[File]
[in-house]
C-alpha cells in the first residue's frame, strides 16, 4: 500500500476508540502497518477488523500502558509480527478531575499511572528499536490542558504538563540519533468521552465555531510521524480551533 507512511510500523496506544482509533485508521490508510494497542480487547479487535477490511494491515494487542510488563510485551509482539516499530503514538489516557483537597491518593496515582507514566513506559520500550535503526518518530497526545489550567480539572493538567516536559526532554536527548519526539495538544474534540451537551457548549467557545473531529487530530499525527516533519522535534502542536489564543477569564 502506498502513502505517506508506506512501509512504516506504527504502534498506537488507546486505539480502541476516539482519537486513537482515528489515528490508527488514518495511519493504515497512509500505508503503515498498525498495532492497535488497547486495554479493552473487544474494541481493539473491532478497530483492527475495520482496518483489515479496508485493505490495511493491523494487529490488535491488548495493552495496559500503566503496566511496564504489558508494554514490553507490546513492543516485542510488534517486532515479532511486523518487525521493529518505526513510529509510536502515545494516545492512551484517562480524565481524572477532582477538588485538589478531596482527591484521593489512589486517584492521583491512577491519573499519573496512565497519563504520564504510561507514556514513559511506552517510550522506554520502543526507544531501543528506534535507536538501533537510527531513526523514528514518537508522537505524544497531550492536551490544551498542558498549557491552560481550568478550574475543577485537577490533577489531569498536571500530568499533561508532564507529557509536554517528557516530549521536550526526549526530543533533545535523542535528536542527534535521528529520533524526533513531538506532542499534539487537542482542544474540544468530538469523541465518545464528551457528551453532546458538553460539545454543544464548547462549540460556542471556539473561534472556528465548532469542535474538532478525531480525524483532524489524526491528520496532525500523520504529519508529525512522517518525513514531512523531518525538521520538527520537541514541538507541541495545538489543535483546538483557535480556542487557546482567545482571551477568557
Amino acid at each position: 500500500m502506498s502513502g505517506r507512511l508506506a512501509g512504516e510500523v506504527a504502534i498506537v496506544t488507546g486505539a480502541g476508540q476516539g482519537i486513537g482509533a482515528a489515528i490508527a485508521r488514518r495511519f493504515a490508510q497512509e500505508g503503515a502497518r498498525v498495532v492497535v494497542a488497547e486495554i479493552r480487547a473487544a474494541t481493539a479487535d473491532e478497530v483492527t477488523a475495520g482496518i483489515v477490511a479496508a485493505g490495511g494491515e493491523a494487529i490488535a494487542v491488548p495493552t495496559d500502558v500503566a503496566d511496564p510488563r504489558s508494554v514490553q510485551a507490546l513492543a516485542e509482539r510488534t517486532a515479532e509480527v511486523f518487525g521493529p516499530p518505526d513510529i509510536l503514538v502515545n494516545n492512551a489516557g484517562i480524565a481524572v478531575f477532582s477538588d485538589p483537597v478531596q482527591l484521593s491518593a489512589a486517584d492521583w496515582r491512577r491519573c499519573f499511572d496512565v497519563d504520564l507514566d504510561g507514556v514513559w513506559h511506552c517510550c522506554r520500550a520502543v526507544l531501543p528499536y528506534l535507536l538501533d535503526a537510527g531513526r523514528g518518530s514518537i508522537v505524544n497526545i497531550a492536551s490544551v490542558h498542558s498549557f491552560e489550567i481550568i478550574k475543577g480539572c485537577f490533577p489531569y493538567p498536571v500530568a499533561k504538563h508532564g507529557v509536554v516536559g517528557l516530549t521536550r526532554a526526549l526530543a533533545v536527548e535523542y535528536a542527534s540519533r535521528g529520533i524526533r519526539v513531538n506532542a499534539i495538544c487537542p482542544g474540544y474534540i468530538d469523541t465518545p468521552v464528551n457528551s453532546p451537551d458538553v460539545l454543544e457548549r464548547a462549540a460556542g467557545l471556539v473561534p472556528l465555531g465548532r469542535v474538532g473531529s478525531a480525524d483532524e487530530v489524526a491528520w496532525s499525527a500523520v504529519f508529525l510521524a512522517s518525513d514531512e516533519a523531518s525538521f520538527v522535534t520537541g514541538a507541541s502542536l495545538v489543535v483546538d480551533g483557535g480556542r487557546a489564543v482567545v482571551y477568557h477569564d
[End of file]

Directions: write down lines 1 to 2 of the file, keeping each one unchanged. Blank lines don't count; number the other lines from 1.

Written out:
[in-house]
C-alpha cells in the first residue's frame, strides 16, 4: 500500500476508540502497518477488523500502558509480527478531575499511572528499536490542558504538563540519533468521552465555531510521524480551533 507512511510500523496506544482509533485508521490508510494497542480487547479487535477490511494491515494487542510488563510485551509482539516499530503514538489516557483537597491518593496515582507514566513506559520500550535503526518518530497526545489550567480539572493538567516536559526532554536527548519526539495538544474534540451537551457548549467557545473531529487530530499525527516533519522535534502542536489564543477569564 502506498502513502505517506508506506512501509512504516506504527504502534498506537488507546486505539480502541476516539482519537486513537482515528489515528490508527488514518495511519493504515497512509500505508503503515498498525498495532492497535488497547486495554479493552473487544474494541481493539473491532478497530483492527475495520482496518483489515479496508485493505490495511493491523494487529490488535491488548495493552495496559500503566503496566511496564504489558508494554514490553507490546513492543516485542510488534517486532515479532511486523518487525521493529518505526513510529509510536502515545494516545492512551484517562480524565481524572477532582477538588485538589478531596482527591484521593489512589486517584492521583491512577491519573499519573496512565497519563504520564504510561507514556514513559511506552517510550522506554520502543526507544531501543528506534535507536538501533537510527531513526523514528514518537508522537505524544497531550492536551490544551498542558498549557491552560481550568478550574475543577485537577490533577489531569498536571500530568499533561508532564507529557509536554517528557516530549521536550526526549526530543533533545535523542535528536542527534535521528529520533524526533513531538506532542499534539487537542482542544474540544468530538469523541465518545464528551457528551453532546458538553460539545454543544464548547462549540460556542471556539473561534472556528465548532469542535474538532478525531480525524483532524489524526491528520496532525500523520504529519508529525512522517518525513514531512523531518525538521520538527520537541514541538507541541495545538489543535483546538483557535480556542487557546482567545482571551477568557